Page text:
Store Card Landscape
Store cards occupy a very interesting niche within the broader credit card market. For one thing, they tend to have more lenient approval requirements than general-use cards with comparable terms. That’s largely because they can only be used to make purchases with the retailers they represent, which limits the risk for the issuer. As a result, store credit cards represent a great way to build credit at a low cost.
But store cards aren’t only for the limited and fair credit crowd. Their sign-up bonuses and ongoing rewards provide the perfect way for people with good and excellent credit scores to save on some of their biggest recurring expenses. They’re especially well-suited to those employing the Island Approach, which involves using multiple cards for various specific purposes.
Store credit card offers ebb and flow over time, however, with the quality of their terms changing based on the economic climate, industry trends and retailers’ priorities. So WalletHub closely monitors more than 140 store credit cards to help you decide when to apply and which offer to get. You can find our latest snapshot of the store card landscape below, with stats on everything from initial rewards bonuses to financing gimmicks. You can also check out our editors’ picks for the best store credit cards.
- Roughly 99% of store credit cards do not charge an annual fee. In contrast, the average general-use credit card charges $16.42.
- Most store cards (46.90%) offer ongoing rewards, primarily in the form of points.
- The average store credit card that offers rewards in the form of discounts gives you a 19.27% initial discount and 2.90% off every purchase moving forward.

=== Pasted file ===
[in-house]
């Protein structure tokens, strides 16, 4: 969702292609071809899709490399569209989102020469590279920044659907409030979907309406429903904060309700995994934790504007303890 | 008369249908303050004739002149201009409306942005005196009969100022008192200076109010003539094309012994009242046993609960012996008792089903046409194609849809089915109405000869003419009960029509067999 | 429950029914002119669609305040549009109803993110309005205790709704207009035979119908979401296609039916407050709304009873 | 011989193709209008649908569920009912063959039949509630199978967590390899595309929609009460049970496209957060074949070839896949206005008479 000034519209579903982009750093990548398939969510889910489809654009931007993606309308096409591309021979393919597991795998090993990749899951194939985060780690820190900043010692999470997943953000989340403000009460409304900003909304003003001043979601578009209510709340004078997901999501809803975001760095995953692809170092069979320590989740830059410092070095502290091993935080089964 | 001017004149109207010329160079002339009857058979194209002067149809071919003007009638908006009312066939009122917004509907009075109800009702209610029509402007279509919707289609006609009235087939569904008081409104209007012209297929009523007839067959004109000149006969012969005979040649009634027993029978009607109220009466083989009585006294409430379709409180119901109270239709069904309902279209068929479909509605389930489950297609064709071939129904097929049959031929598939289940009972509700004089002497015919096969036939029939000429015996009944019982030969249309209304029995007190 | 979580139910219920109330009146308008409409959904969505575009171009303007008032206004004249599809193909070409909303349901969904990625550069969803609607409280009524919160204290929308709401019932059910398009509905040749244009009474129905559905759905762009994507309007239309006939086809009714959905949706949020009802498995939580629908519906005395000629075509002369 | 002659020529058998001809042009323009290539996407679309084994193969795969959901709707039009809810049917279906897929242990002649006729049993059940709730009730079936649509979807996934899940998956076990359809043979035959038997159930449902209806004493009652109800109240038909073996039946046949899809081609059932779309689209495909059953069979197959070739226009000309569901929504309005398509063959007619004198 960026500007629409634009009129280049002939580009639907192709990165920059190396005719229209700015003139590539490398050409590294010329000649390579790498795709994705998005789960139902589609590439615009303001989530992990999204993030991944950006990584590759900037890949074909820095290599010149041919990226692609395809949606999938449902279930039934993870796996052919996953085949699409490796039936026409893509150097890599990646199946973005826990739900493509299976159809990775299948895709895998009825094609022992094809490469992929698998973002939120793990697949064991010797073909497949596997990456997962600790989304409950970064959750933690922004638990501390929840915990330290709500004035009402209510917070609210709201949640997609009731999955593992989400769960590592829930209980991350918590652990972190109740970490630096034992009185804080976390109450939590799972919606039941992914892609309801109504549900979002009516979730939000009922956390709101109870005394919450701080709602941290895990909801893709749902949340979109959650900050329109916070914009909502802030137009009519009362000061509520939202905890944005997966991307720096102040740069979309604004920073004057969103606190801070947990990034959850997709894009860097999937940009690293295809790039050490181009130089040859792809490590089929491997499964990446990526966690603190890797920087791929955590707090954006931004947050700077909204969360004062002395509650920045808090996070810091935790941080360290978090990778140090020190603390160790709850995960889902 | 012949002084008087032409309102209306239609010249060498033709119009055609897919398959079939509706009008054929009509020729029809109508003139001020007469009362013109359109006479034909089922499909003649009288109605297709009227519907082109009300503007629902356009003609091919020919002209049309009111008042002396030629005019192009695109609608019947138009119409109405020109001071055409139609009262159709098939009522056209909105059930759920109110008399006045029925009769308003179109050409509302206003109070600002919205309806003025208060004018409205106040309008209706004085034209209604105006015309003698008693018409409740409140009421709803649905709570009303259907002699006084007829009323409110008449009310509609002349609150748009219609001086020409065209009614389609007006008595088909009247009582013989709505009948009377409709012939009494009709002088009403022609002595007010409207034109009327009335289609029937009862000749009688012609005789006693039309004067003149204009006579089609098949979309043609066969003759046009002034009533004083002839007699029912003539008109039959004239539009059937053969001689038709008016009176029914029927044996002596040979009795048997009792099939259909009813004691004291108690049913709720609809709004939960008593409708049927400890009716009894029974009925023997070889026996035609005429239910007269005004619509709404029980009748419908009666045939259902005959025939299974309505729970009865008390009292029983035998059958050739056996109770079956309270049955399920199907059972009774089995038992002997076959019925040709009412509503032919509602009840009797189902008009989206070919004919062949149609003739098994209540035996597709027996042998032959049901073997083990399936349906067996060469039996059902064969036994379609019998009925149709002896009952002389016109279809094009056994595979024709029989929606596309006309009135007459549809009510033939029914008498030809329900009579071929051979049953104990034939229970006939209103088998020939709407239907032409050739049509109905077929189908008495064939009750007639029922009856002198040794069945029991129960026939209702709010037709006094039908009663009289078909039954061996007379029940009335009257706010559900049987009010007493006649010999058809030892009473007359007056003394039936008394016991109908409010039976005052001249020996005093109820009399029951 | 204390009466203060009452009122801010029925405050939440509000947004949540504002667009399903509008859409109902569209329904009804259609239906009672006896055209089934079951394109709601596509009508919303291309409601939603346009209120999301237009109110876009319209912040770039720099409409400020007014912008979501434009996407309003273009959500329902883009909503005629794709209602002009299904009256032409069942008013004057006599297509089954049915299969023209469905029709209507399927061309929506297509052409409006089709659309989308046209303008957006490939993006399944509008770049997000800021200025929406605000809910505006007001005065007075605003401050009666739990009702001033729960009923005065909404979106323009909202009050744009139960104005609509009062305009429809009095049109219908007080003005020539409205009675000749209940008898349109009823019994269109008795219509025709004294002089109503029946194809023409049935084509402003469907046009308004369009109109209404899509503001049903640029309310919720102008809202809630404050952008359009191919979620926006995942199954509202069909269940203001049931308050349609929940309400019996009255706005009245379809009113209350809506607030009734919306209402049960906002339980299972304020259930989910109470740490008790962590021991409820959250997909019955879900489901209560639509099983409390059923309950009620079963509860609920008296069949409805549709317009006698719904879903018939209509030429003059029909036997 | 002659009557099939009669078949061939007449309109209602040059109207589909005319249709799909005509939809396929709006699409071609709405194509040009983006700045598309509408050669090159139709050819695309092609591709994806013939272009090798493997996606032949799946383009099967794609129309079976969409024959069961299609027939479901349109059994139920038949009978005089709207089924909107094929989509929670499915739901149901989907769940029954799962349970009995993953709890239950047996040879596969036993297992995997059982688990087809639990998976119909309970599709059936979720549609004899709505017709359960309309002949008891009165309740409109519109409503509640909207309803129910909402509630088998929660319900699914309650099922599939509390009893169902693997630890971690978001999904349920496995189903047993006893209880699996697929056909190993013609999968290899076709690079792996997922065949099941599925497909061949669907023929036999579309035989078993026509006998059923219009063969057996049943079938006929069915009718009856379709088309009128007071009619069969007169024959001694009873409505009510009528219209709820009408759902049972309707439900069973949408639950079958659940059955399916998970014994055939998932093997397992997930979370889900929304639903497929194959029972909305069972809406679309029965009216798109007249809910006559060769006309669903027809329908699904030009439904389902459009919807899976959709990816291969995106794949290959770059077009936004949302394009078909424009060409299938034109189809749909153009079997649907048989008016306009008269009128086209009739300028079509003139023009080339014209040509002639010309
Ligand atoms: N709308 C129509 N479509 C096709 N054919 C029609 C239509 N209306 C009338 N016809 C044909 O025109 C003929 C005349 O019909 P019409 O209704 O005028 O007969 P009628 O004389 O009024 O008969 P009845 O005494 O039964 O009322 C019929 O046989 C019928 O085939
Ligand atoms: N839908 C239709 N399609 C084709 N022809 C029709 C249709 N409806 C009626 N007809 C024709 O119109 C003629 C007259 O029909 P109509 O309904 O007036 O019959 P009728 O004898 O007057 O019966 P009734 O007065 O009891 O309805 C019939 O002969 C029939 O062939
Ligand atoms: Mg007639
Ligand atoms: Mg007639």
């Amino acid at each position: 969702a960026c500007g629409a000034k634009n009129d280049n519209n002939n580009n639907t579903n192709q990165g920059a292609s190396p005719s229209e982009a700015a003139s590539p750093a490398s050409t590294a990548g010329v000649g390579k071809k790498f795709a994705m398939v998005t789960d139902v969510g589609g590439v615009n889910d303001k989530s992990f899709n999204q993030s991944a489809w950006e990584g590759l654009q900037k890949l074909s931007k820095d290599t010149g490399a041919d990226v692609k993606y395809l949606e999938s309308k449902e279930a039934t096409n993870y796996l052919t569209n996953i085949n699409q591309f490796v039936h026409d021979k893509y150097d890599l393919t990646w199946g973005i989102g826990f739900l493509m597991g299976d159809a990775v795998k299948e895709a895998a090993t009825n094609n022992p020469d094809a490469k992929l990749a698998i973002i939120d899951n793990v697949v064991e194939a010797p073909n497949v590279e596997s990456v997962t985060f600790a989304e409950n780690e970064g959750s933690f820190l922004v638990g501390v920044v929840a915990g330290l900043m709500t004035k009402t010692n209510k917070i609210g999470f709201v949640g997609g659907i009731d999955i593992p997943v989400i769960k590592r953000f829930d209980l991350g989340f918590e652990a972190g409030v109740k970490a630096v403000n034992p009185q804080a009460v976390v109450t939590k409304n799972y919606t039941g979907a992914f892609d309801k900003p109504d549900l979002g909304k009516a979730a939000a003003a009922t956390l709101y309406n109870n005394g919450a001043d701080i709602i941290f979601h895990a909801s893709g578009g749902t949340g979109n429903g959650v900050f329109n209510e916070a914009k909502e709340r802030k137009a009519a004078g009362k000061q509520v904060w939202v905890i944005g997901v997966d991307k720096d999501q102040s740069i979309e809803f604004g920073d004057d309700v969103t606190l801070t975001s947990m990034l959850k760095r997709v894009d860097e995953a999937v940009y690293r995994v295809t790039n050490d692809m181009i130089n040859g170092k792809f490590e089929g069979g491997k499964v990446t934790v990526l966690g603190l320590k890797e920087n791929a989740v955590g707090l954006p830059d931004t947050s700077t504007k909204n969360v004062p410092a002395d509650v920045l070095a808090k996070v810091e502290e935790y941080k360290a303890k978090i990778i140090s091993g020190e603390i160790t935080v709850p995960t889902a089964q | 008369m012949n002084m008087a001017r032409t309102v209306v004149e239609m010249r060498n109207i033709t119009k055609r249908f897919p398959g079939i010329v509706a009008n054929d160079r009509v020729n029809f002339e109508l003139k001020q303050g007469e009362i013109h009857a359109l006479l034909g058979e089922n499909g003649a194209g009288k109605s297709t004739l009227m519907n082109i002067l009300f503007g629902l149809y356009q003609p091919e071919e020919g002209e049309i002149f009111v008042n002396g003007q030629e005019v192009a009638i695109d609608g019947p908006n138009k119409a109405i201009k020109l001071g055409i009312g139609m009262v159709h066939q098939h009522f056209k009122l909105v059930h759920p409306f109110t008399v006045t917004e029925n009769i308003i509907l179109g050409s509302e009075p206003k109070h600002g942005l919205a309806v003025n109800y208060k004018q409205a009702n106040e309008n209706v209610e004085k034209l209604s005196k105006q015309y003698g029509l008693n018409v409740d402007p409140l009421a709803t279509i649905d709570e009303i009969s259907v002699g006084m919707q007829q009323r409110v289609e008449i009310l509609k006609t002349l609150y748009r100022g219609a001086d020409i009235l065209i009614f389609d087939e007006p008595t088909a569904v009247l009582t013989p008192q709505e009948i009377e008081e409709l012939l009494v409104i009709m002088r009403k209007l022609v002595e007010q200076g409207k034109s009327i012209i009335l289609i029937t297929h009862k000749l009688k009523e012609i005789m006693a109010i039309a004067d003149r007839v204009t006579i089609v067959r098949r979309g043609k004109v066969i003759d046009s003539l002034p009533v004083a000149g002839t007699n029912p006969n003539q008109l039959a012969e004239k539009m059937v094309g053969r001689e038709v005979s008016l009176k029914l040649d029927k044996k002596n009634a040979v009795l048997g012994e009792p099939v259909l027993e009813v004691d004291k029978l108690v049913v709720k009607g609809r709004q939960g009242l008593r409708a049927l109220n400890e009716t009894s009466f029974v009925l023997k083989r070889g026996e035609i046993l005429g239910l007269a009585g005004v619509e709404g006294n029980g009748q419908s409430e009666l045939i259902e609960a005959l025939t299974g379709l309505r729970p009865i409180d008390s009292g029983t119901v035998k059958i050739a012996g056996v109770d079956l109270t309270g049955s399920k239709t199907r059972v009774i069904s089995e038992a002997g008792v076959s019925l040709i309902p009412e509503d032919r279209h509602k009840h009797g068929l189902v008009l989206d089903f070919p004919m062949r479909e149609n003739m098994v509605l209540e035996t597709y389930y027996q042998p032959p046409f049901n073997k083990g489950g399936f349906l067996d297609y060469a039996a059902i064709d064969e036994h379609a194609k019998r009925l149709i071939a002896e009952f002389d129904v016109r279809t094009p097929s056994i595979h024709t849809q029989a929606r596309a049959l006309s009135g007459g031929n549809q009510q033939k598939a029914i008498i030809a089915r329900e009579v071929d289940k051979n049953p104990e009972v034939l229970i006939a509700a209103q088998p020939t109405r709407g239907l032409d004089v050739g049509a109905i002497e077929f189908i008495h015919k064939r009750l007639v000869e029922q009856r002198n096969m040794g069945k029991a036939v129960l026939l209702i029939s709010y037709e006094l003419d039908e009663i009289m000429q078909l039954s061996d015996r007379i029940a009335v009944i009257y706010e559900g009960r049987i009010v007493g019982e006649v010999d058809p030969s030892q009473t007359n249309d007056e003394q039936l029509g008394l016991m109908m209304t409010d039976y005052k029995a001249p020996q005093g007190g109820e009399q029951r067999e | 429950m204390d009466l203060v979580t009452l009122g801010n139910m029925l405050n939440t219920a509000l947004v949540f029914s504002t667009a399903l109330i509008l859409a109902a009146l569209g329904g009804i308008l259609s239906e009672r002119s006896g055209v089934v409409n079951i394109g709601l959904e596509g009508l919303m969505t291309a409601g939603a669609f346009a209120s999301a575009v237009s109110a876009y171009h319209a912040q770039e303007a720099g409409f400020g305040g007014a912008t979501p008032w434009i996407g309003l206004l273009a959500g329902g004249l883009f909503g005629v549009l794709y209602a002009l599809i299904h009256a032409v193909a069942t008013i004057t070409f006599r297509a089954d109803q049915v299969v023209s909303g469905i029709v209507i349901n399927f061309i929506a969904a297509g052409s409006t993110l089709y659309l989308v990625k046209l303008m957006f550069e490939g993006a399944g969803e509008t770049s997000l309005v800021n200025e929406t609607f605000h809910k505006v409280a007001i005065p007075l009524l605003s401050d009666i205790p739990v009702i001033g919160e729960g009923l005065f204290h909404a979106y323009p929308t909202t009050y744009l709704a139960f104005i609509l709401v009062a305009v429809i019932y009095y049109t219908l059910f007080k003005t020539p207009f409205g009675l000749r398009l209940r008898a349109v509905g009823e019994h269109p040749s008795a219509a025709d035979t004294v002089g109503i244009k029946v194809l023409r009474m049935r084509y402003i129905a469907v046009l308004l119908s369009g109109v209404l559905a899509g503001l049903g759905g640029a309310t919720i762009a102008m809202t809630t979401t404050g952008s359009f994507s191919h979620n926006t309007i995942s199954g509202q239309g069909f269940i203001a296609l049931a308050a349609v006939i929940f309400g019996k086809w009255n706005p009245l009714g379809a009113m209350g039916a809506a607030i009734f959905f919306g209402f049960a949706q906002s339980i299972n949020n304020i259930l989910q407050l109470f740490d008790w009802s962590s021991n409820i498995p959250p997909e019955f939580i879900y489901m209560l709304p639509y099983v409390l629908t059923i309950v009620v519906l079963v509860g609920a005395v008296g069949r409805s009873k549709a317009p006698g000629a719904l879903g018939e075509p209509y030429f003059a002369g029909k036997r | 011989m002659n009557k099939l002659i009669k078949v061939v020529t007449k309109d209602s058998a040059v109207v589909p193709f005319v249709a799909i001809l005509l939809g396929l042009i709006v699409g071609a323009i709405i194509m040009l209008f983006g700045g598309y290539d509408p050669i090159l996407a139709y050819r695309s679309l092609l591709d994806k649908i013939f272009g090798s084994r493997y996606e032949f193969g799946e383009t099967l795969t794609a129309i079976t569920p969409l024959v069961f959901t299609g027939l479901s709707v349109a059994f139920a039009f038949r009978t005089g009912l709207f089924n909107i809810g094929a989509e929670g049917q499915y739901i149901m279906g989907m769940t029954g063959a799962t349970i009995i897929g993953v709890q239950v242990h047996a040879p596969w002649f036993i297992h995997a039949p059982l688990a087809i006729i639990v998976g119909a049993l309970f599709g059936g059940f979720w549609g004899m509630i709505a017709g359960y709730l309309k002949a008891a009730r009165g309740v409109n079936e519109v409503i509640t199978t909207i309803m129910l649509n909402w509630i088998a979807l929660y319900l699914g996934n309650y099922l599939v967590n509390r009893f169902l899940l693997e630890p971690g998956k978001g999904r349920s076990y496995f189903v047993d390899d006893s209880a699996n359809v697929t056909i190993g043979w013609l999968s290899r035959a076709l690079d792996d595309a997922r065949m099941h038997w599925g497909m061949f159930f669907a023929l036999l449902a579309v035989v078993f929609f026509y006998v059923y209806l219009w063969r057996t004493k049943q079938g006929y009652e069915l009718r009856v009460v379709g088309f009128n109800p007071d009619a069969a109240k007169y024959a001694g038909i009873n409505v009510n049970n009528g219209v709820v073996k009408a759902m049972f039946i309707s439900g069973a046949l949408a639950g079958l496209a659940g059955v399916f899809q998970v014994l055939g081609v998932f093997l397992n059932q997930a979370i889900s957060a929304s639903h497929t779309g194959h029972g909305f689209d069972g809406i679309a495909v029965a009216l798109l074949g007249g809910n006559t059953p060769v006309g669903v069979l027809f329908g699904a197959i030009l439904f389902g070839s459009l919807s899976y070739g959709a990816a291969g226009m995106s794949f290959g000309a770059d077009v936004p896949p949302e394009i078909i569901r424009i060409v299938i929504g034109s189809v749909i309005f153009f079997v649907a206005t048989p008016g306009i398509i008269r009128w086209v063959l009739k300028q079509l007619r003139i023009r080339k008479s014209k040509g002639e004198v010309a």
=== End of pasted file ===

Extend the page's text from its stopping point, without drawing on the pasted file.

- Store credit cards are offering 0% intro rates for longer than last year, with the average card now giving you an 18.8-month respite from interest.
- All store credit cards offering 0% intro terms use a dangerous feature called deferred interest. Deferred interest basically means that finance charges can retroactively apply to your original purchase amount – like the 0% rate never existed – if you pay your bill late or don’t pay off your full balance during the intro period.
Most Common Features
|Percentage of All Cards - 2016||Percentage of All Cards - 2015||2016 vs. 2015|
|0% Intro APR on Purchases||37.93%||38.36%||-1.11%|
|No Annual Fee||99.31%||99.32%||0.00%|
|Percentage of All Cards - 2016||Average - 2016||Average - 2015||2016 vs. 2015|
|Ongoing Rewards Earn (in the form of discount)||6.90%||2.90%||2.90%||0.00%|
|Ongoing Rewards Earn (in the form of points)||40.00%||2.38||2.38||0.00%|
|Initial Bonus (in the form of $)||9.66%||$17.33||$17.86||-2.93%|
|Initial Bonus (in the form of discount)||28.97%||19.27%||19.53%||-1.36%|
|Initial Bonus (in the form of points)||2.76%||5013||5013||0.00%|
|2016||2015||2016 vs. 2015|
|Average Ongoing Rewards Earn||$0.033||$0.031||6.5%|
|Average Initial Bonus||$1.00||$0.92||9.1%|
|Rewards Range||$0.0 - $0.1||$0.0 - $0.08||N/A|
|2016||2015||2016 vs. 2015|
|Average Regular APR||26.72%||26.69%||0.11%|
|Regular APR Range||12.99% - 29.99%||11.15% - 29.99%||N/A|
|Average Length of 0% Intro APR (in months)||18.8||15.29||22.96%|
|0% Intro APR Range||7 months - 72 months||6 months - 72 months||N/A|
|Percentage of 0% cards with deferred interest||100.00%||100.00%||0.00%|
2016’s Best Store Credit Cards
- Amazon.com Store Credit Card – $10 initial bonus; 5% cash back on all purchases (Prime members); no annual fee
- Toys R Us Store Card – 15% off your first purchase; 2 points per $1 spent (125 points = $5); no annual fee
- TJX Store Card – 10% off your first purchase; 5 points per $1 spent (1,000 points = $10); no annual fee
- GAP Store Card – 15% off your first purchase; 5 points per $1 spent (500 points = $5); no annual fee
- Target Credit Card – 5% back on all purchases; free shipping and 30 extra days for returns; no annual fee
This report reflects data on more than 140 store credit card offers, which WalletHub monitors weekly. Please note that we considered rewards in the form of cash back and discounts to be the same thing, as the end result for the consumer is the same in both cases: a certain percentage saved.
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